Morrow, who missed the final four months of last season with an entrapped radial nerve in his right forearm, has struggled with fastball command this spring. In three-and-two-thirds innings, he allowed two runs on four hits, walking two and striking out two. Morrow threw 63 pitches; his fastball ranged in the low-to-mid 90s.
"I was getting ahead, throwing it where I wanted to," said Morrow. "I think I had a couple looking strikeouts on it. All in all, it was a good day. I felt really good with my curveball. Slider and split could've been better, but I made some good pitches with those too."
Buehrle threw four-and-third innings, allowing three runs, two earned, on five hits (including home runs by Erik Kratz and Kenny Wilson) and two walks. He struck out three and threw 81 pitches.
JANSSEN THROWS LIVE BATTING PRACTICE
Casey Janssen faced live hitters for the first time since late February. He threw live batting practice on Tuesday morning in Dunedin.
"Another step in the right direction," said Janssen. "Got the heart pumping a little bit, which was nice. I'm sure Friday's going to be more of the same, hopefully a little bit more in the velocity department, just because there'll be defenders behind me."
Barring the unforeseen, Janssen is scheduled to appear in his first Grapefruit League game on Friday when the Blue Jays visit the Rays in Port Charlotte.
On Tuesday, Janssen threw his fastball, curveball, slider and changeup. He didn't throw his cut fastball.
Janssen has been kept out of spring games due to soreness in the back of his right shoulder. The pain is unrelated to his offseason shoulder surgery of a year ago and the discomfort it caused last year.
DETERMINING LIND'S ROLE
Adam Lind got the start against Tigers left-hander Drew Smyly on Tuesday as the club works toward determining whether he'll be a strict platoon player this season.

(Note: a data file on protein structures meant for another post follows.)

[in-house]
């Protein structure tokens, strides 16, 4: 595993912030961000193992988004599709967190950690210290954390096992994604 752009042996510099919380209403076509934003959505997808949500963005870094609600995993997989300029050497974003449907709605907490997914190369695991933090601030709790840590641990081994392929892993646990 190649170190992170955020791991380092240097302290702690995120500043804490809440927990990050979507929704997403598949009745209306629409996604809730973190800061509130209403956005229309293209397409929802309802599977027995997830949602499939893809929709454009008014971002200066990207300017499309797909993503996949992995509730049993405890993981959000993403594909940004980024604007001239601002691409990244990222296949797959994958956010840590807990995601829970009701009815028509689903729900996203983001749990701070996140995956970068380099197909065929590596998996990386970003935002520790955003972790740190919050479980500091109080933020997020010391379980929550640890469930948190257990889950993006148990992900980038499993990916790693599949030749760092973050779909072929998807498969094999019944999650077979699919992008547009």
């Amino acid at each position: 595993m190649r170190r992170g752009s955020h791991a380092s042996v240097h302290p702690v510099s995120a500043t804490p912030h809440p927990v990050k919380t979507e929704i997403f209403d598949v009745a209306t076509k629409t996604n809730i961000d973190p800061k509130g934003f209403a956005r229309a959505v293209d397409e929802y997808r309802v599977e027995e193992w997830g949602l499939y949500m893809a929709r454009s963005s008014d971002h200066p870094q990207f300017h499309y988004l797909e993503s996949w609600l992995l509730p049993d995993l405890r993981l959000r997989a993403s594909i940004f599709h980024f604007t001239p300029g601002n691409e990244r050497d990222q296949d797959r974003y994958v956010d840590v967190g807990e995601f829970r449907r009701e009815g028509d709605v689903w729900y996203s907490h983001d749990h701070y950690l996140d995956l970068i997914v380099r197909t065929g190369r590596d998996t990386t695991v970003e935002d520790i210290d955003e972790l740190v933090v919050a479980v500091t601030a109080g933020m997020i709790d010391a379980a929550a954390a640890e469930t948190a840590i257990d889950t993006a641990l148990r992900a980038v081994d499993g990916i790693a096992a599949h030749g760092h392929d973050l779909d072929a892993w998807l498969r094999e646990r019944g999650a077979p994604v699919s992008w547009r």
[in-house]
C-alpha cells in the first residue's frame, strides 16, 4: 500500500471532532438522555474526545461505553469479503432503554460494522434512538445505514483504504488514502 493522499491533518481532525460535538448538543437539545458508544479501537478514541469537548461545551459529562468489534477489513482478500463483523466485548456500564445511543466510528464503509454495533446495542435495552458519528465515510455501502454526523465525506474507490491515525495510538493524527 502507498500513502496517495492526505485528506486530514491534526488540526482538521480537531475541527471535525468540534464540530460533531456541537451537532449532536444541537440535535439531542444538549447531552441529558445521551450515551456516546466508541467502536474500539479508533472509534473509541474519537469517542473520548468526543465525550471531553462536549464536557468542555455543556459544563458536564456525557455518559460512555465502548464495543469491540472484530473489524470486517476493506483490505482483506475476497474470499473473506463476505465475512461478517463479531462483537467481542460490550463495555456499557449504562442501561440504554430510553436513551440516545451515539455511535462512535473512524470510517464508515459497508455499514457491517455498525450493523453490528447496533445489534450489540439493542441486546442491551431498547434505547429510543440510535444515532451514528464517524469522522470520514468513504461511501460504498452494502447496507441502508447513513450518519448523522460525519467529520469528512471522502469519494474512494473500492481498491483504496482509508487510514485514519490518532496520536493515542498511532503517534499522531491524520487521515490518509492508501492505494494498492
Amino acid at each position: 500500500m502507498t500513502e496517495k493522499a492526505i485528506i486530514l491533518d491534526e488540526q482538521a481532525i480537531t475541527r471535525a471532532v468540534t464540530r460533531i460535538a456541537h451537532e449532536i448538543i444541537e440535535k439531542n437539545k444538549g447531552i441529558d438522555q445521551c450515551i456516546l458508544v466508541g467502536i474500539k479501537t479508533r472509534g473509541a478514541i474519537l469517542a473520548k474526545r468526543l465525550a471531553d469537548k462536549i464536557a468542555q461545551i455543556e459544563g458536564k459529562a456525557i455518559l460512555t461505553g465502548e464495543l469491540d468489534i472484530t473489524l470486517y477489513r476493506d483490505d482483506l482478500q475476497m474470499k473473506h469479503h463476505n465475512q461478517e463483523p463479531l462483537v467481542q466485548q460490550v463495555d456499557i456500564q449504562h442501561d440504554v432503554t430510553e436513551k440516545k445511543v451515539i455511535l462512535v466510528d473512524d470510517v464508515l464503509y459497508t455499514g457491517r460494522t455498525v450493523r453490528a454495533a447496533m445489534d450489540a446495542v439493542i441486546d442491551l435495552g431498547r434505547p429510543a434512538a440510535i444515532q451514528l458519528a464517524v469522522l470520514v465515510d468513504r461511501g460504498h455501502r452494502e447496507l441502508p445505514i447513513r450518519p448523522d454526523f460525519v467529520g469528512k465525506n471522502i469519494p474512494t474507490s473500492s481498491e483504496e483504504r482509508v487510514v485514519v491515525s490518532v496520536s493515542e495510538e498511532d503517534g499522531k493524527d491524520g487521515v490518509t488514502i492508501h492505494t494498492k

"I always can hit lefties; I just can't hit the Cy Young lefties," said Lind. "I can't tell you how many people probably hit David Price well or Jon Lester well or CC (Sabathia) well but unfortunately all those guys are in the same division. It's the beauty of playing in this division. You know where you're at as a baseball player."
Lind's career splits don't lie. He's hit right-handers at a .286 BA/.850 OPS clip and hits a home run about once in every 20 at-bats. Against left-handers, the number dwindles to .219BA/.603 OPS with a home run in 2.6-percent of his at-bats.
Right-handed hitting Moises Sierra, who's out of options, is the top candidate at the moment to take those at-bats against lefties. The Jays are still trying to figure out the plan.
"He's been swinging it pretty good against some pretty good lefties this spring," said manager John Gibbons. "We'll just see where it goes from there. It all stacks up right now, and Sierra's that guy, he would face some of the lefties. But, I think, Lindy and (hitting coach Kevin) Seitzer have been working on an approach to face those lefties and let's see where that takes us."
Lind succeeded in his goal of staying off the disabled list last season. He'd missed time with a bad back in each of the previous two years.
Last offseason, Lind turned to yoga. He enjoyed it and felt that it helped so he took it up a notch this past winter.
"I went personal yoga instructor this year," said Lind. "It was nice. She got to know my body and we got a little more specific instead of just having a class with 20 people in it. She would correct me if I was in the wrong positions and things like that. It was nice to have someone to be there just for me."
The Blue Jays will employ a yoga instructor to conduct a session on a weekly basis in an effort to curb the number of muscle-related injuries. Lind likes the benefits.
"I loved it," he said. "I'll continue to do it even when I'm done playing. The way it makes you feel when you walk out of that classroom, you really get away. There's so much more into it, I'm just doing the physical part of it. I'm not lost in the yoga world just yet."